Career Advice » Working from home during Coronavirus » Tips for starting your new job remotely

Tips for starting your new job remotely

28th September 2020

Starting your new job remotely may make it more difficult to hit the ground running and it might take you longer to feel comfortable in your new role. But there are proactive steps you can take to make starting your new job remotely go smoothly.

10 tips for starting your new job remotely

Set up a workspace

Before starting your new job remotely, you’ll need to set up a workspace at home. Whether that’s at your kitchen table or a desk in a spare room, you’ll need to create a dedicated work environment at home. Ask your company to get all the equipment you need sent to your home before your start date or if you’re using your own equipment such as a laptop, talk to your manager/ IT and make sure it’s all set up and ready to go with the technology you’ll need for your new role.

Start on time and dress appropriately  

This seems obvious, but you need to show up on time for your remote job. Even though you’re working from home, you can’t sit in your pyjamas all day. Bear in mind you will likely take part in video calls with your new colleagues so dress appropriately to make a good first impression.

Be confident

Your first day in a new job can be nerve-racking but as long as you remember why the company hired you, you’ve nothing to fear. So be confident and believe in yourself, remember it’s your first day – no one is expecting you to know everything from the get-go.

Do your homework

Make sure you’ve taken the time to understand your new job responsibilities, research the company again and understand as much as you can about the company culture. Find out who you will be working with and what they do then make a list of key contacts.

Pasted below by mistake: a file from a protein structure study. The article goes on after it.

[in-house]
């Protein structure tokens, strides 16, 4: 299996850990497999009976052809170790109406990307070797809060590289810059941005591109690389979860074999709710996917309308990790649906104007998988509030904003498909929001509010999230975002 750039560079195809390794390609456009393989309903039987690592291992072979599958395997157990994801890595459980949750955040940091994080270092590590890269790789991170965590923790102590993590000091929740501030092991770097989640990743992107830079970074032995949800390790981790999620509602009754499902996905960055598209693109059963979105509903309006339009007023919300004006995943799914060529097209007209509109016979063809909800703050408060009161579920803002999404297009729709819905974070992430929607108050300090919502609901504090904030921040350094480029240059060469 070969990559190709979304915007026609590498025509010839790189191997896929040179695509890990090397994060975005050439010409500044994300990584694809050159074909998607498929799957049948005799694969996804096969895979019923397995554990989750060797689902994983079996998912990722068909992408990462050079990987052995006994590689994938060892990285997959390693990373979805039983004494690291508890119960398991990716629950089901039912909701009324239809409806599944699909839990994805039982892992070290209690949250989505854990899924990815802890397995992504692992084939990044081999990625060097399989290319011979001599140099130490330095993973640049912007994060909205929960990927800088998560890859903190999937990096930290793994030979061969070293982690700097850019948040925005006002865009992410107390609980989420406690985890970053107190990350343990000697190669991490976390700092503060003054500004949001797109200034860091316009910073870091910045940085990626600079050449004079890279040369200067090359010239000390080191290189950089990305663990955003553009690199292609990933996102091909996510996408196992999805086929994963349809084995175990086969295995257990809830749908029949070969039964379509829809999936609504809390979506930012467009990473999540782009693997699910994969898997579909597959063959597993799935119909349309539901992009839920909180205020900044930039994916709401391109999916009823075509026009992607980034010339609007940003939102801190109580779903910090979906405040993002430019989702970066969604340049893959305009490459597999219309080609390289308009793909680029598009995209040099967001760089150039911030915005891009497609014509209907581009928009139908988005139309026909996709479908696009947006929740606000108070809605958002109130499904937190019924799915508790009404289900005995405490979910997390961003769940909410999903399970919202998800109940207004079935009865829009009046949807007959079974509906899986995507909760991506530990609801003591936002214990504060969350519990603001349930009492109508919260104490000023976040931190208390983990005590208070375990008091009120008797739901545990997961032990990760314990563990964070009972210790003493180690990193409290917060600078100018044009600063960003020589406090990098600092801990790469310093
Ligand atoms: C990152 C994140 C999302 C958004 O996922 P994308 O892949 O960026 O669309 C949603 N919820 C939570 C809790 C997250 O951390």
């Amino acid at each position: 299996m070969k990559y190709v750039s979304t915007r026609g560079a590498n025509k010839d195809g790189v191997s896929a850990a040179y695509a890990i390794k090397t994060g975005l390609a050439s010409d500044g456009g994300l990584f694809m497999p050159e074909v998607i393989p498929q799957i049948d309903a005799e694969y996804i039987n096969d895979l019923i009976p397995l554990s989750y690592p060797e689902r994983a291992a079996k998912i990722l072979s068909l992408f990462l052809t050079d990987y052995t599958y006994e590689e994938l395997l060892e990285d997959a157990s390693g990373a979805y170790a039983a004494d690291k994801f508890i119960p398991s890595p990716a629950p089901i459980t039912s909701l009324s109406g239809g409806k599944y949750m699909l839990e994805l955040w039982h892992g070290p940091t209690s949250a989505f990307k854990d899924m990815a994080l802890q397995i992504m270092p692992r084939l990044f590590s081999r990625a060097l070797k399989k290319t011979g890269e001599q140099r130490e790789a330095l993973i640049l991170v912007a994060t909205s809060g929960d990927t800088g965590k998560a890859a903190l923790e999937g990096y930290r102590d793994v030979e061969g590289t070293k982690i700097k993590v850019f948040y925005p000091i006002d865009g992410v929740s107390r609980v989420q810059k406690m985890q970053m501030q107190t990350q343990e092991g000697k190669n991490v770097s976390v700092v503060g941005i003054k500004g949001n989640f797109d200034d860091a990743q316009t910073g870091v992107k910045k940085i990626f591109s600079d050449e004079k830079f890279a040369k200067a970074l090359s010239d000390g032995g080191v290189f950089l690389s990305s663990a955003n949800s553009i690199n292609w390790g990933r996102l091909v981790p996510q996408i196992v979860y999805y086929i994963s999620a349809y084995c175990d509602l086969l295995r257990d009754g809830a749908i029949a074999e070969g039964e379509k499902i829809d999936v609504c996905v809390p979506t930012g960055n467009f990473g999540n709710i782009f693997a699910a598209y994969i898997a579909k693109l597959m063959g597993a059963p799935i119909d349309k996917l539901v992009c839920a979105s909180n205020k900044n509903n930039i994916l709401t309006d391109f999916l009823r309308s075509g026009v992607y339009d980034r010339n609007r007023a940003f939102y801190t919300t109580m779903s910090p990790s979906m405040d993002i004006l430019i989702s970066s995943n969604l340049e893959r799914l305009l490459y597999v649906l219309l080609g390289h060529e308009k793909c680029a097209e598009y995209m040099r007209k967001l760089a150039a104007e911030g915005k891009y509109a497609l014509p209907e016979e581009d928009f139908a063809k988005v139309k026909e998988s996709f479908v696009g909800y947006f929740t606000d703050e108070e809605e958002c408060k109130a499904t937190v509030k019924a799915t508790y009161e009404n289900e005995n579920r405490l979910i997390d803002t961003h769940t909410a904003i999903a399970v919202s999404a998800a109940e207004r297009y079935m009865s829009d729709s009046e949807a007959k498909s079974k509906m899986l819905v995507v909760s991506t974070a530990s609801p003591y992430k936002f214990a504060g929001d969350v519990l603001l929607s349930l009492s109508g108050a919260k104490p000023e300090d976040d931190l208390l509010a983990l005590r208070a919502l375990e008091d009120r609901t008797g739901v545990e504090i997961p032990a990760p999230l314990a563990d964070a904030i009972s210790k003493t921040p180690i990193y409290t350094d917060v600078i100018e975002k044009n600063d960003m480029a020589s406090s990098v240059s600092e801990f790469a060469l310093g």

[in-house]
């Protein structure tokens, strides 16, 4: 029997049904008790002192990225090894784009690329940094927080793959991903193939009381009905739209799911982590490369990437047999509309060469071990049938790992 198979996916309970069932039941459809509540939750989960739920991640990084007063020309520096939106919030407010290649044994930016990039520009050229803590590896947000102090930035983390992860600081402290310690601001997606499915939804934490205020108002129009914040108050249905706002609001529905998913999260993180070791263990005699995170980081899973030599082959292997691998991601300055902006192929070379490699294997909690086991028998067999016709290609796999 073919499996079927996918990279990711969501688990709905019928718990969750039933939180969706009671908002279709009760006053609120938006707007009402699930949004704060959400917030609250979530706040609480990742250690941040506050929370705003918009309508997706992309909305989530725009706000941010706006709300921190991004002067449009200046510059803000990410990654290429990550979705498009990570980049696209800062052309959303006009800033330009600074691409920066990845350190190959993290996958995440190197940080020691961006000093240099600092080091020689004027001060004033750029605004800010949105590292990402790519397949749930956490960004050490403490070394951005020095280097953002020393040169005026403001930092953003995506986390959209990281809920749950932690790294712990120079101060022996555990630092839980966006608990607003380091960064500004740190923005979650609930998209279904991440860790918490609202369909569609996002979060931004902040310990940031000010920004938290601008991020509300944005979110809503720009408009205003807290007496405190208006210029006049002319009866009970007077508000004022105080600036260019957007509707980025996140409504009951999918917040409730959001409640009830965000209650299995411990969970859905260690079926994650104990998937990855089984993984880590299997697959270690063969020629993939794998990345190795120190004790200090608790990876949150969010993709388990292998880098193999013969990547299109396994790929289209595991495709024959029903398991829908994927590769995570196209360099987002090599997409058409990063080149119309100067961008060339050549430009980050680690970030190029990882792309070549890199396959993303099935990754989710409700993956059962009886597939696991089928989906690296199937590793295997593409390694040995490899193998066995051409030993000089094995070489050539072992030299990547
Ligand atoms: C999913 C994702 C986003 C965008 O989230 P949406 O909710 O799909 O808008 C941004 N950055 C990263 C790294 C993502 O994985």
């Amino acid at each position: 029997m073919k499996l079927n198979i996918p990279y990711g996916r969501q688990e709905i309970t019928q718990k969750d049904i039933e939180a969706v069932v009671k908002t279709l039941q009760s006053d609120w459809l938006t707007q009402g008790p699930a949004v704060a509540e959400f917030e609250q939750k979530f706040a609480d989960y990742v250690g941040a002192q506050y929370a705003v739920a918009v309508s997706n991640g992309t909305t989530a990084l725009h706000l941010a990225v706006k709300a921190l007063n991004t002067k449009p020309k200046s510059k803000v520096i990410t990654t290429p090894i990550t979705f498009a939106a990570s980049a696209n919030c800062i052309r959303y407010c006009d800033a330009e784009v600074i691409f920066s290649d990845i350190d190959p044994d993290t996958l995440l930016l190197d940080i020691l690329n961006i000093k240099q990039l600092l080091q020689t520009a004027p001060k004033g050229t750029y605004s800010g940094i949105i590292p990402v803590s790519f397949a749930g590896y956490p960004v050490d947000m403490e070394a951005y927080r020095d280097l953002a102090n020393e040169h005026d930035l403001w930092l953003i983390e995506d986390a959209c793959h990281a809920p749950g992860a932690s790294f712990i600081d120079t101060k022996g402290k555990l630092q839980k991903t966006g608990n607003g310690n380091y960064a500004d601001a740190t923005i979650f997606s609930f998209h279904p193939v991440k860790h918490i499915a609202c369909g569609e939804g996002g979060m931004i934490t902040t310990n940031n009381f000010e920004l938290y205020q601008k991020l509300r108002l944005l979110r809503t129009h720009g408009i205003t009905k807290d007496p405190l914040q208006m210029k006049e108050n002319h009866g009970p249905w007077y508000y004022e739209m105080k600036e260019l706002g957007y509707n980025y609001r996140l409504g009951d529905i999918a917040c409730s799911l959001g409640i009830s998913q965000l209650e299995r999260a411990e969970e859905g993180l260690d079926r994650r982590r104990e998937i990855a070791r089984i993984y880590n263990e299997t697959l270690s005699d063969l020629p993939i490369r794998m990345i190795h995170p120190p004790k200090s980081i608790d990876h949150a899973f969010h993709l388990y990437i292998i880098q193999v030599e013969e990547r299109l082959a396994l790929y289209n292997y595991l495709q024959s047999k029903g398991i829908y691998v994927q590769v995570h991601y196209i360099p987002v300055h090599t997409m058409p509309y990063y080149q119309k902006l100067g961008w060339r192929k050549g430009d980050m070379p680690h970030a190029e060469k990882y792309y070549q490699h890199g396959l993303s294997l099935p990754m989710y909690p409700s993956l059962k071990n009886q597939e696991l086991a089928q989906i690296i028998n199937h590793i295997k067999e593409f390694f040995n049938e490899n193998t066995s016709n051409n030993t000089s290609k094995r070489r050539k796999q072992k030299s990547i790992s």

Learn how your new team communicates

Does your company use a certain video conference tool? Are there weekly video meetings you need to attend? If so, make sure you have the relevant software installed on your laptop. Learn how everyone in your new team communicates – do they prefer video calls or chats on Microsoft Teams, emails or phone calls? It’s a good idea to align yourself with your new team as knowing their preferred method of communication will make it easier for everyone to get to know each other.

Get to know your colleagues

When starting your new job, it usually involves meeting your colleagues. As you can’t meet them face-to-face at the moment due to current restrictions, your new manager may set up a video call to introduce you to the team. It’s also worthwhile getting to know your colleagues on an individual level too – schedule quick ‘get to know each other chats’ with your new co-workers and try to hold them regularly to mimic the informal interactions you’d have in the office and to help build stronger relationships.

Make notes

Make notes of people’s names you are introduced to remotely, your login details and passwords so you only need to ask once.

Keep busy

First days can go slowly as you won’t have an established routine and may be waiting on training or managers to give you work. Keep yourself busy during these periods by studying your new company’s systems and learning everything you can about your new company.

Ask questions

Starting a new job is incredibly intimating but don’t be afraid to speak up and ask questions. Prioritise your questions with what you need to know immediately such as company procedures. It may be worthwhile keeping a running list of non-essential questions to ask when the time is appropriate.

Develop a routine

Even though you’re more flexible at home, create a daily routine. Wake up, eat lunch, take breaks and start and finish your working day at the same time every day just like you would if you were in the office.

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